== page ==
The pandemic brings the realization that we are not as much in control as we think we are. God is sovereign and offers his love and guidance. Through Jesus we can have a relationship with God. If you have not repented and asked Jesus to be your Savior I encourage you to do this.

This post is shared with the Five Minute Friday writing community.

Keeping a Positive Outlook During the Pandemic

Today I woke up to snow decorating the trees and covering the ground. I was drawn to spending time outside.

The hyacinths in front of our house were still peeking up, despite the snow.

The sound of many birds twittering and whistling filled the morning air. As I took a walk through our neighborhood I caught sight of a couple robins.

Can you pick out the robin in the tree?

It was refreshing to walk in the brisk cold air–a few other walkers were out as well.

A variety of activities and tactics are helpful in this unusual time.

My morning Bible study is an essential part of my day. Did you know that the Bible has hundreds of reference to fear? This pandemic is stirring fear and panic, but God’s word tells us to fear God alone. I need to remind myself each day. The following verses give instruction.

The fear of the Lord is the beginning of wisdom; all those who practice it have a good understanding. His praise endures forever! Psalm 111:10

Jesus said: I tell you, my friends, do not fear those who kill the body, and after that have nothing more that they can do. But I will warn you whom to fear: fear him who, after he has killed, has authority to cast into hell. Yes, I tell you, fear him! Are not five sparrows sold for two pennies? And not one of them is forgotten before God. Why even the hairs of your head are numbered. Fear not, you are of more value than many sparrows. Luke 12:4-7

I have begun to limit the amount of time I spend watching news briefs. I read books. Sunday morning we met with our church from our home through the zoom platform. Last night I watched an episode of Call the Midwife. Almost every day I have FaceTime with my daughters and grandchildren. We are blessed with the technology that allows us to stay in touch.

How are you doing? What is helping you during this time of isolation?

This post is shared with Sue’s image-in-ing.

No Fear of Tomorrow

We are in challenging times . . . like people who came before us. I think of the civil war, the Spanish flu, World War II. The Bible records times when fear hung over the people of Israel. Currently I am studying the book of Ezra.

After 70 years of captivity in Babylon, Zerrubabel led a return to the land of Israel to rebuild the temple in Jerusalem. Ezra 3:3 records: They set the altar in its place, for fear was on them because of the peoples of the lands, and they offered burnt offerings on it to the Lord, burnt offerings morning and evening. When fear grips us we need to turn to the Lord.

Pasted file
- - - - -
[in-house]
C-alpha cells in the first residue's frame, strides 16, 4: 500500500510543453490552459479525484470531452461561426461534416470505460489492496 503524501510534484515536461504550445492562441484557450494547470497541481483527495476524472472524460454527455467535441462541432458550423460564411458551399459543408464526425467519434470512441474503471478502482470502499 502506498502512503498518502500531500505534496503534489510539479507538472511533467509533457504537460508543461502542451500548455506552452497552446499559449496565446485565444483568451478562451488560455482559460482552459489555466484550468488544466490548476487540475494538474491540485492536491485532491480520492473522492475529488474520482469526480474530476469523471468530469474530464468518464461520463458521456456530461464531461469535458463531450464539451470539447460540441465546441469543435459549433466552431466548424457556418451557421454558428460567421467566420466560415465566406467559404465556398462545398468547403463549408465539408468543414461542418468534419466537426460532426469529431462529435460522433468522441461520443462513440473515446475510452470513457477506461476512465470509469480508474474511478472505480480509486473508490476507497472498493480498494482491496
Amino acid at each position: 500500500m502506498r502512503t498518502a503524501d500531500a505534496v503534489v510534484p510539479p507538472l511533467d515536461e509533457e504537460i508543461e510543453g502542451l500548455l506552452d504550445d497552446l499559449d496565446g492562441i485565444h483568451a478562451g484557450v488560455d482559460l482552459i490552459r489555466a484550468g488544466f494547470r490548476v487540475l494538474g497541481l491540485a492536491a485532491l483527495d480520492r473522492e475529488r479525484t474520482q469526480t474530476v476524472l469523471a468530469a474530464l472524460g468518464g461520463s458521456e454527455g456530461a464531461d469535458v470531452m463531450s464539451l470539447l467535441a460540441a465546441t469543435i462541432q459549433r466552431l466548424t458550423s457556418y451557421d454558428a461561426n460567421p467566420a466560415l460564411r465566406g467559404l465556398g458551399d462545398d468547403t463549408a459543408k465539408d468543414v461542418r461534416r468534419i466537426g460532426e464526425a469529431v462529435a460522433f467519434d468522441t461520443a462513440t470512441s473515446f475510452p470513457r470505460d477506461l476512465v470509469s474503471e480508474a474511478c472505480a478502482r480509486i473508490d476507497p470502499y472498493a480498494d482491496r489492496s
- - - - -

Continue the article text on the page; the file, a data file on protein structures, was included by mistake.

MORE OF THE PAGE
I am reminded of God’s words to Joshua. Have I not commanded you? Be strong and courageous. Do not be frightened, and do not be dismayed, for the Lord your God is with you wherever you go. Joshua 1:9

We can trust in God as we make changes in our daily life, as our circumstances change. God’s word is rich with promises and examples of God’s faithfulness.

Your hands have made me; give me understanding that I may learn your commandments.

Those who fear you shall see me and rejoice, because I have hoped in your word.

I know, O Lord, that your rules are righteous, and that in faithfulness you have afflicted me.

Let your steadfast love comfort me according to your promise to your servant. Psalm 119:73-76

On St. Patricks day I listened to the press conferences on the growing pandemic. I spent time on the computer gathering information. It made me weary and stressed. I was glad to receive notification of an evening hymn sing that Keith and Kristen Getty provided on their facebook page. Their concerts have been canceled, but they sang hymns from their home, and it warmed my heart. You can find it here.

Spring is coming. God is faithful. We don’t need to fear tomorrow.

This post is shared with the Five Minute Friday writing community. Today’s prompt is: TOMORROW

A Time for Steadfast Faith

Currently I am studying the book of Ezra with women of my church. We looked at the reason that God allowed Israel’s captivity in Babylon. One reason was their failure to give the land its Sabbath rest. I read about the Sabbath rest that God commanded his people. I have been chewing on this. What would it look like today?

The Lord spoke to Moses on Mount Sinai, saying, “Speak to the people of Israel and say to them, When you come into the land that I give you, the land shall keep a Sabbath rest to the Lord. For six years you shall sow your field, and for six years you shall prune your vineyard and gather its fruits, but in the seventh year there shall be a Sabbath of solemn rest for the land, a Sabbath to the Lord. You shall not sow your field or prune your vineyard . . . . The Sabbath of the land shall provide food for you . . . Leviticus 25: 1-4, 6

God commanded an amazing pause in their activity. Was it for more time in relationship to Him and their family?

The pandemic is leading to cancellations in events, conferences and sports. It is a time to pause.

Less time for busyness and distraction.

More time for family meals. More time for Bible study and reflection. More time to be aware of the needs of our neighbor. More time to pray for nurses, doctors and health care providers. More time to pray for revival.

A time for steadfast faith.

UPDATE 3/17/2020: For families with children home from school it can be a challenge to find materials to keep children busy. My daughter is using Louie Giglio’s book, How Great is Our God: 100 Indescribable Devotions About God and Science, for devotions and to launch some study of science.